Loggerhead Sea Turtles
Loggerhead Sea Turtles (Caretta caretta), the most common sea turtles found along North American coast lines, continue to experience population stress.
Two recent reports show declines in both eastern and western populations.
Atlantic Loggerheads, the only nesting population, account for the largest percentage of the population.
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Accurate population estimates are difficult to come by, however, the Florida Fish and Wildlife Conservation Commission (FWC) estimates that ninety percent of the Atlantic Loggerhead population nests on Florida beaches.
Recent research examining loggerhead sea turtle nesting habits on Florida beaches suggests an 80% decline by 2017 if actions to straighten the loggerhead nesting curve are not implemented.
Loggerhead sea turtles (Caretta caretta), one of five sea turtle species that nest on Florida beaches, hold the title of most common Florida sea turtle.
Between 1988 and 2009, scientists roughly estimated nesting declines of forty-one percent. Examining the trends, researchers report, "An 80% decline over an even more prolonged period (three generations) is sufficient to warrant the IUCN status of Critically Endangered (IUCN 2001)".
An eighteen year time series analysis of sea turtle nesting activity suggests that nest declines are due largely to declines in the population of reproductive females. The researchers examine eight possible, and potentially inter-related causes of the decline:
- Hatchling Decline
- Direct Take
- Fisheries Bycatch
- Boat-related Mortality
- Global Warming
- Decline in Food Resources
and conclude that both current commercial longline and commercial trawling fishery practices that unintentionally trap and kill mature turtles explains most of the decline.
The report states, "The North Atlantic longline fishery began to expand in the early 1980s...Since this time, longline mortality to oceanic-stage loggerheads has increased to tens of thousands of turtles annually."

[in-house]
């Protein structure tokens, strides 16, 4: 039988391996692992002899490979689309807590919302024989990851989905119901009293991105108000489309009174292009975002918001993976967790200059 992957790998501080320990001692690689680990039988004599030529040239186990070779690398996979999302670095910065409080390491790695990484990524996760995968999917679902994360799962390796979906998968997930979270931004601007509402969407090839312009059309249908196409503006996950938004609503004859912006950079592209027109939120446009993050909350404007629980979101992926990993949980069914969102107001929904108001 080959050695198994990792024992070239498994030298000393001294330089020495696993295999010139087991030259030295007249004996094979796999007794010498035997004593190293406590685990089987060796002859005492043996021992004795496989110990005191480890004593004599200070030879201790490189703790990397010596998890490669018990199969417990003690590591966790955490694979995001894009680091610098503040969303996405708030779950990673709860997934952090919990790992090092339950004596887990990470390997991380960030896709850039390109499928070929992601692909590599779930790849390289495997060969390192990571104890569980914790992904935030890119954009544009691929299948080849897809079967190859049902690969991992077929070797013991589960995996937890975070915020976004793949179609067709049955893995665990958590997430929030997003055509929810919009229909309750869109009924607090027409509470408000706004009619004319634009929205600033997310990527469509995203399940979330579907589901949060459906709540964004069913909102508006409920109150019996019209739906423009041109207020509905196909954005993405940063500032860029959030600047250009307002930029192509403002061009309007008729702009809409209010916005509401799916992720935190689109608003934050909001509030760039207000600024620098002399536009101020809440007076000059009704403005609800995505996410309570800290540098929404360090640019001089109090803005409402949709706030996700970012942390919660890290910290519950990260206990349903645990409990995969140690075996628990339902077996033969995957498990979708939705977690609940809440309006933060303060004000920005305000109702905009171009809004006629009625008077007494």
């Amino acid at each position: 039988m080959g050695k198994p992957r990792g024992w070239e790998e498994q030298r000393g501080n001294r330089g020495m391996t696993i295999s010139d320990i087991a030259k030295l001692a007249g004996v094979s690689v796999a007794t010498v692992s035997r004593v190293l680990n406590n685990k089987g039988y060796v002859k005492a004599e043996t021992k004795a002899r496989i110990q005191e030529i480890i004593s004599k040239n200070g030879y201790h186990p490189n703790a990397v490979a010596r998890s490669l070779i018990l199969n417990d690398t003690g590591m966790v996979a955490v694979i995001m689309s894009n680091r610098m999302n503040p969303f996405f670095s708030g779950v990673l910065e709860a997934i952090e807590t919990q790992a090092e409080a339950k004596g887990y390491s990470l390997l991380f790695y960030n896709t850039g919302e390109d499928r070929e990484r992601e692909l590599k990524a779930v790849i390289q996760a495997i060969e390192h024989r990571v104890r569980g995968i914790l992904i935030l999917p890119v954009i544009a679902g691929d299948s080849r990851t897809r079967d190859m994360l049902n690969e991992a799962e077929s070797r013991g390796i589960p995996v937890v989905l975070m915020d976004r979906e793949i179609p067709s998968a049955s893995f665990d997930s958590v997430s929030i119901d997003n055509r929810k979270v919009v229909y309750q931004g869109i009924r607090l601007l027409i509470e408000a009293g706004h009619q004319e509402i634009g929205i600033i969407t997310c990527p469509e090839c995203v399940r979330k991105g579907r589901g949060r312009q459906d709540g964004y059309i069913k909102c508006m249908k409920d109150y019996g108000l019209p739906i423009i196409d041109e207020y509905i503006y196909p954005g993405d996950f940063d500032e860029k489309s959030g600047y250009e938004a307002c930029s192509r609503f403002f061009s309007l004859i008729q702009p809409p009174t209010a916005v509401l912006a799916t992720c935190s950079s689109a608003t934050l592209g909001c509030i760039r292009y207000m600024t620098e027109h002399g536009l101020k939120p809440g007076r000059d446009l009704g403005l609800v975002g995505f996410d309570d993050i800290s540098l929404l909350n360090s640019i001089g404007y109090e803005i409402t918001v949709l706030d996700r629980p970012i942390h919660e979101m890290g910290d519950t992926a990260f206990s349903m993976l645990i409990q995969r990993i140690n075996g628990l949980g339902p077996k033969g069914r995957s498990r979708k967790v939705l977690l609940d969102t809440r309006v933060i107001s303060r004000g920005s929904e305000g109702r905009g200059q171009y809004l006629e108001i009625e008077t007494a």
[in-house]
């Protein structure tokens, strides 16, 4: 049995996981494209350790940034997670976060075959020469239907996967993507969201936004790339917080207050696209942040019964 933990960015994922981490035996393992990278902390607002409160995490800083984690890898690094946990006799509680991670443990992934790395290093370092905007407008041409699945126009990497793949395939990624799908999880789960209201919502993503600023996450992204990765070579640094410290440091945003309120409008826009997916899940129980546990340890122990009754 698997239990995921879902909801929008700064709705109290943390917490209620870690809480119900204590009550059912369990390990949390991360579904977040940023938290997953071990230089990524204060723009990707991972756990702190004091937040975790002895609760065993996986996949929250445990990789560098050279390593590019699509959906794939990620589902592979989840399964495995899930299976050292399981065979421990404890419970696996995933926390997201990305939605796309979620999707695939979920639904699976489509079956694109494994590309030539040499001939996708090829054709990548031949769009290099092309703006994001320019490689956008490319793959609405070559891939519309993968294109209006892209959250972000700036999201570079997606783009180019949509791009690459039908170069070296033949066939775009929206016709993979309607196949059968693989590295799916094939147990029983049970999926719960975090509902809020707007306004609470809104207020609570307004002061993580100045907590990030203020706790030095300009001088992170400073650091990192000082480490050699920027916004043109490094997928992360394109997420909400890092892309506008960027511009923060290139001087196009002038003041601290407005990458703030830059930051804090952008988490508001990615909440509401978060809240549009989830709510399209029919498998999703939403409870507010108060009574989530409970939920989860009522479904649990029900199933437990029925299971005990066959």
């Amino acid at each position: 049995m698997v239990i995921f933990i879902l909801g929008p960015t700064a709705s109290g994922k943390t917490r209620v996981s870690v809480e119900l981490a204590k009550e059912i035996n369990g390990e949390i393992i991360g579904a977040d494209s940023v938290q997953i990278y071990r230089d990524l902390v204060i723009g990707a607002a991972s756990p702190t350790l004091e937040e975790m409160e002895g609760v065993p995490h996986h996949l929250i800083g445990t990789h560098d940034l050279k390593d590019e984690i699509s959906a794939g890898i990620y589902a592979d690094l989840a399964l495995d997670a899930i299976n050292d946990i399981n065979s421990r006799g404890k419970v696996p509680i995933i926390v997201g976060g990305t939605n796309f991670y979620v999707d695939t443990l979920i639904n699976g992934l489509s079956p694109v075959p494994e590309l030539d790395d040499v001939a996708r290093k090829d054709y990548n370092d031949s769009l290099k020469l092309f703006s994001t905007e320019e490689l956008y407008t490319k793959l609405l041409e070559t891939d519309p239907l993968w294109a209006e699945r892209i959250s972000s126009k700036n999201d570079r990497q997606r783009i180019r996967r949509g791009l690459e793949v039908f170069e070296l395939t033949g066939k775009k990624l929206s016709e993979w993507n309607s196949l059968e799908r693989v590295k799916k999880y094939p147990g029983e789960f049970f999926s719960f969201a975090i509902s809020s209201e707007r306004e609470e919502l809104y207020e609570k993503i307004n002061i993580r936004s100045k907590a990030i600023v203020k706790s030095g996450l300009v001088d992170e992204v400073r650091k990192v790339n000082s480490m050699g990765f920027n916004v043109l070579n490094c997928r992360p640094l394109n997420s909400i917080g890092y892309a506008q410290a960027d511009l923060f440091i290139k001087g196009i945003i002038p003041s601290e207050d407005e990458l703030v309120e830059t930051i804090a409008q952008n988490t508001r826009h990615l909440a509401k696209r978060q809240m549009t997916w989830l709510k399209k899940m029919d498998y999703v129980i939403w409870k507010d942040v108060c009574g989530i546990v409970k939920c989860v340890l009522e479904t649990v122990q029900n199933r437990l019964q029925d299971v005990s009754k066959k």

Additionally, the authors question the efficacy of the recently revised regulations regarding the use of turtle exclusion devices (TEDs). "Following additional federal TED regulations enacted in 2004, loggerhead mortality has continued at levels (thousands per year) that may have impeded population recovery."
Of the world's seven different sea turtle species, five swim and nest in the Gulf of Mexico.
- Leatherback: Sporadic nesting in Florida and the Mexican Gulf Coast.
- Hawksbill: Nests throughout the Gulf of Mexico.
- Green: Nesting areas in Florida Keys and east Florida.
- Loggerhead: Nests throughout the Gulf of Mexico, with 90% of nesting in Florida, especially southeastern Florida.
- Kemp's Ridley: Most endangered sea turtle with limited nesting on Padre Island National Seashore.
The summer 2010 oil spill in the Gulf of Mexico, the traditional sea turtle nesting season, created population stress, requiring some extraordinary efforts.
The U.S. Fish and Wildlife service considered the plight of the 700 annual turtle nests along the Florida Panhandle and 80 nests along the Alabama coastline, and decided on a massive relocation effort, consisting of collecting tens of thousands of eggs from hundreds of Gulf Coast nests for release along Florida's Atlantic coast.
Most eggs collected came from loggerhead turtle nests, with only a few eggs collected from Kemp's Ridely Turtle nests. Kemp's ridley's hatchlings from the South Padre Island population were released into the Gulf with the hope that the nearby ocean is sufficiently non-oily to give them an opportunity for survival.
Just as there no quick fix to the Gulf oil spill existed, no quick fix for the affected Gulf Coast sea turtle populations exists. It takes anywhere between twenty and twenty five years for hatchlings to mature and return to the natal area to nest.
Translation, it will be a long time before anyone can evaluate the success of these heroic rescue efforts.
North Pacific Loggerheads are the long distance sea turtle migration champions. They are also a smaller, and potentially distinct population, that nests in Japan and forages in the tropical and temperate Pacific waters north of the equator from Japan to the United States.
The Center for Biological Diversity reports on declines of around eighty percent for North Pacific Loggerhead Sea Turtle Populations over the past twenty five years. Long line pelagic fishing practices leads the list of factors influencing population trends, contributing up to sixty thousand loggerhead mortalities per year.
The Center estimates current nesting female populations at less than one thousand. They are petitioning to change the population status from threatened to endangered in order to provide additional tools for aiding species recovery.
A changing climate also poses potential problems for loggerhead populations. For example, fidelity to breeding grounds is a common characteristic for all loggerhead populations. Recent research indicates that increased temperatures (sand temperatures over 33oC) at nesting sites might adversely affect hatchling mortality rates. Sea level rise could also eliminate many traditional nesting areas.
© 2009-2012. Patricia A. Michaels. All rights reserved.